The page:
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Tips from the top: IFAs share the best advice they’ve been given
by Declan Clancy on Nov 30, 2012 at 11:53
What's the best advice you've ever received? We asked eight advisers to reveal what was said to them and why it made such an impact.
Alistair Creevy - Independent Advisers (Scotland)
‘I've learned that people will forget what you said, people will forget what you did, but people will never forget how you made them feel’ - Maya Angelou, American author.
Creevy: ‘Clients will forget the paraphernalia of business, the technical advice, and all the other things you tell them, but they will remember if you make them feel secure, confident and positive.’
Carl Melvin - Affluent Financial Planning
‘Don’t under-price yourself’- Cliff Lockyer, former chief executive of Berkeley Adviser Network.
Melvin: ‘Whilst Cliff was a bit brash, this advice was very useful to me in my younger days. I was charging far too little. If you don’t price yourself appropriately, you’ll be running around like a headless chicken. Too many advisers are doing quality work for not enough money. It’s better to stick to the Stella Artois slogan “Reassuringly Expensive”.’
Damien Rylett - Brunel Capital
‘Going future focus’- Paula Kerr, my business coach
Rylett: ‘Future focus is about when you are trying to achieve something, stepping in to the future and imagining what that future is like when it is already happening. This allows you to then look back and see what incremental steps are required to get there.’
Madeleine To - Blueberry Financial
‘Accept people for the way they are (as they won’t fundamentally change) or get rid of them from your life’- Lysette Offley, cognitive hypnotherapist.
To said: ‘If somebody is annoying me I think: “well that is just the way they are”. So even though I find it annoying if I still want them in my life, I will just get on with it. It applies as much to clients as it does personal life, which has lead me to think about getting rid of some clients I just don't get on with.’
Martin Hill - TWP
‘Whenever you move on from a business relationship, part in a professional manner and never burn your bridges. It’s a small industry and you may end up working together in the future.'
Hill said: 'This was a piece of advice given to me when I first joined the industry in 1989.'
Gordon Wilson - Carbon Financial Partners
'This isn't advice I can specifically recall receiving but it is certainly what I have learned. Always accept responsibility when things go wrong and never take the credit when things go well.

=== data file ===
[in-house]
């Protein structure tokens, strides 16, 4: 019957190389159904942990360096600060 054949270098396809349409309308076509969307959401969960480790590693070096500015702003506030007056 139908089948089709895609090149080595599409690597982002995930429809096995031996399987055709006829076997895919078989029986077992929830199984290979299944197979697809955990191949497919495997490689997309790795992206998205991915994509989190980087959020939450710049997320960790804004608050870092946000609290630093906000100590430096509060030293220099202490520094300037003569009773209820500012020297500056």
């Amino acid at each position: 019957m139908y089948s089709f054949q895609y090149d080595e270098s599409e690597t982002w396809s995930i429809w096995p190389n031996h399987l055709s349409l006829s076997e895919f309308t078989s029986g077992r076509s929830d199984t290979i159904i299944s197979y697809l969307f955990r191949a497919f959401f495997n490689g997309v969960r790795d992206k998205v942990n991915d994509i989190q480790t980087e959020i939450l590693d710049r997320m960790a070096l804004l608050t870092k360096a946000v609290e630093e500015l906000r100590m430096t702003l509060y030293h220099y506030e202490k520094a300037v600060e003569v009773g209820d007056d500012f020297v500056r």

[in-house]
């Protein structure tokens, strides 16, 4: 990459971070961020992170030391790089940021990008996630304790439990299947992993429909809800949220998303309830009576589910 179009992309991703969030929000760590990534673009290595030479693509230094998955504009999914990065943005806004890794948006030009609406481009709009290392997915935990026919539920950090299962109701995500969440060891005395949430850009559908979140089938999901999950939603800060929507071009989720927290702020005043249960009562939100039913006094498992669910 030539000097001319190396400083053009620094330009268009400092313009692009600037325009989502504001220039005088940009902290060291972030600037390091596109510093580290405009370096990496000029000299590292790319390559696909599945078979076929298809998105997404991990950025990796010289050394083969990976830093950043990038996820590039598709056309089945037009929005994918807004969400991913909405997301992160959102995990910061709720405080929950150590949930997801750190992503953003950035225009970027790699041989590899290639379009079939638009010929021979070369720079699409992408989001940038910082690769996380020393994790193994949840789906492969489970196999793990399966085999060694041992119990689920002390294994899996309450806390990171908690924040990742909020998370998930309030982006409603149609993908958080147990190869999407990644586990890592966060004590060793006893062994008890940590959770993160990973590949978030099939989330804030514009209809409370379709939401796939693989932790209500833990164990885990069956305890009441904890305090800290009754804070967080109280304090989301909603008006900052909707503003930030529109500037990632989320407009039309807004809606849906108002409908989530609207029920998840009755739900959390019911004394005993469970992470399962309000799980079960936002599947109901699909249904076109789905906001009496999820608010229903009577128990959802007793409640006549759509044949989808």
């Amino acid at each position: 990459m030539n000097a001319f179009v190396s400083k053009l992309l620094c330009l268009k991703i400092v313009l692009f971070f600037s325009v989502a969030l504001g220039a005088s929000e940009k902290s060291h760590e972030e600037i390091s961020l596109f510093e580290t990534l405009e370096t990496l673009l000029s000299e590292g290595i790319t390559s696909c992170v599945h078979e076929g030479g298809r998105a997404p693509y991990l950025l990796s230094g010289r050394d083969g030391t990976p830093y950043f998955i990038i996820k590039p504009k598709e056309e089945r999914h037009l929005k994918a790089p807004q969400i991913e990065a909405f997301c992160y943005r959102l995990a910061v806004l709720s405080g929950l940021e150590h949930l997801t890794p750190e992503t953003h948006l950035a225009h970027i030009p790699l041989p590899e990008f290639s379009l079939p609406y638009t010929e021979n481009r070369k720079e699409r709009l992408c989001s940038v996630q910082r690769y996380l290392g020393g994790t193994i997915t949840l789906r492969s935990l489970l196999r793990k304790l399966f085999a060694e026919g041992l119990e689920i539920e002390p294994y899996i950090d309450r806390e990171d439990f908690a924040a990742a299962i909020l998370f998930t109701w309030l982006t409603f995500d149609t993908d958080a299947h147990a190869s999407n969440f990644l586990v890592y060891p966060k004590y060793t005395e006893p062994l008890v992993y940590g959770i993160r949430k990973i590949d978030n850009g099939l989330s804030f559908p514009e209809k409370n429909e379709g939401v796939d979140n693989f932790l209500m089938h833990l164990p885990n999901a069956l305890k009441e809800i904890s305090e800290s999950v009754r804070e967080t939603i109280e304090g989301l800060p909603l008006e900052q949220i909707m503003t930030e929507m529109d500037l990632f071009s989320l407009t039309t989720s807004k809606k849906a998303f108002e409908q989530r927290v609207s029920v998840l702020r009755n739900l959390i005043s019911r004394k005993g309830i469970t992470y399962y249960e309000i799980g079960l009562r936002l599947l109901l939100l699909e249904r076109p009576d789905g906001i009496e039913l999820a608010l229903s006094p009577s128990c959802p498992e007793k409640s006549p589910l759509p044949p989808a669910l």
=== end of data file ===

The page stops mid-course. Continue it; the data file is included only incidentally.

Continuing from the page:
‘If you are in a position of responsibility you must take the heat when things go wrong. As soon as you point the finger then you have failed and you only need to do this once to create a team that is afraid to take on responsibility internally or use any initiative.
‘At the same time, when things go well, then you must make sure all those who contributed are congratulated. Basking in the glory personally will only stifle any future ideas and creativity that may come from the team.’
Sharon Critchlow - Citimark
‘Decide on what you want and then stick to it - however difficult it is. My mother taught it me (in a roundabout way). She would let my brother and I have a go at any hobbies but if she had to spend money on it we were going to stick with it until we grew out of the uniform or equipment.
‘It’s important as whilst things do not always go to plan and you may need to change the route, think long and hard before giving up on your dream. My mother made me persist with a venture so I had to really want it before embarking on it and be prepared to take the rough with the smooth. In doing so I realised that there are days when you really can't be bothered, or find it tough going but with a little effort (or a kick up the backside) you realise it’s not so bad.’
Julian Gilbert - Wealth Matters
‘When I was at university, my careers adviser told me that I was a spectator, not a participator. I liked cricket and football, but as a fan not a player. I liked music, but going to gigs, not playing an instrument. She told me I needed to pull my finger out if I wanted a successful career.
‘Suitably kicked up the backside, within three months I set up a football fanzine a friend and I had been discussing. Within two issues we were selling 1,500 copies per print run. We had to do everything, write, design, work to deadlines, find photos, finance, bank accounts, etc. I learnt that I enjoyed pushing myself and this was probably a big prompt for me to set up my own business later in life.’